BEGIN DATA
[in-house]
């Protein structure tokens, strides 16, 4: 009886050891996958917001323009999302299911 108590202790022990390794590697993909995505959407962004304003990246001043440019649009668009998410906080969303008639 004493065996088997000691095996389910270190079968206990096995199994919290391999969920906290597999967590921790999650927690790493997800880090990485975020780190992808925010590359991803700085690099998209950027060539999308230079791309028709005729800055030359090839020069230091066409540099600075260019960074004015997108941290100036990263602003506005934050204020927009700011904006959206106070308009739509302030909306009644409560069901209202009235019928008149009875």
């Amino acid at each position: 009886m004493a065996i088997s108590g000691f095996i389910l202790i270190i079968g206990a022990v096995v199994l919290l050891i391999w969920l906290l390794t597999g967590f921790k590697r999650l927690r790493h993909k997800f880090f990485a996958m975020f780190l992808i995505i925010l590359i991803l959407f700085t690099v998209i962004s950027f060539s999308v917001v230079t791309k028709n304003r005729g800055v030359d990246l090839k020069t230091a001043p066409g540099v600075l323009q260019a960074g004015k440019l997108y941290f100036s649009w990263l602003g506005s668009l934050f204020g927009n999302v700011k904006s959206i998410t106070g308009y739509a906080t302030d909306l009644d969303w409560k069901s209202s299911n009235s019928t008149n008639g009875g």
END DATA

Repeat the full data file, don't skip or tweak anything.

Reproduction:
[in-house]
């Protein structure tokens, strides 16, 4: 009886050891996958917001323009999302299911 108590202790022990390794590697993909995505959407962004304003990246001043440019649009668009998410906080969303008639 004493065996088997000691095996389910270190079968206990096995199994919290391999969920906290597999967590921790999650927690790493997800880090990485975020780190992808925010590359991803700085690099998209950027060539999308230079791309028709005729800055030359090839020069230091066409540099600075260019960074004015997108941290100036990263602003506005934050204020927009700011904006959206106070308009739509302030909306009644409560069901209202009235019928008149009875």
């Amino acid at each position: 009886m004493a065996i088997s108590g000691f095996i389910l202790i270190i079968g206990a022990v096995v199994l919290l050891i391999w969920l906290l390794t597999g967590f921790k590697r999650l927690r790493h993909k997800f880090f990485a996958m975020f780190l992808i995505i925010l590359i991803l959407f700085t690099v998209i962004s950027f060539s999308v917001v230079t791309k028709n304003r005729g800055v030359d990246l090839k020069t230091a001043p066409g540099v600075l323009q260019a960074g004015k440019l997108y941290f100036s649009w990263l602003g506005s668009l934050f204020g927009n999302v700011k904006s959206i998410t106070g308009y739509a906080t302030d909306l009644d969303w409560k069901s209202s299911n009235s019928t008149n008639g009875g």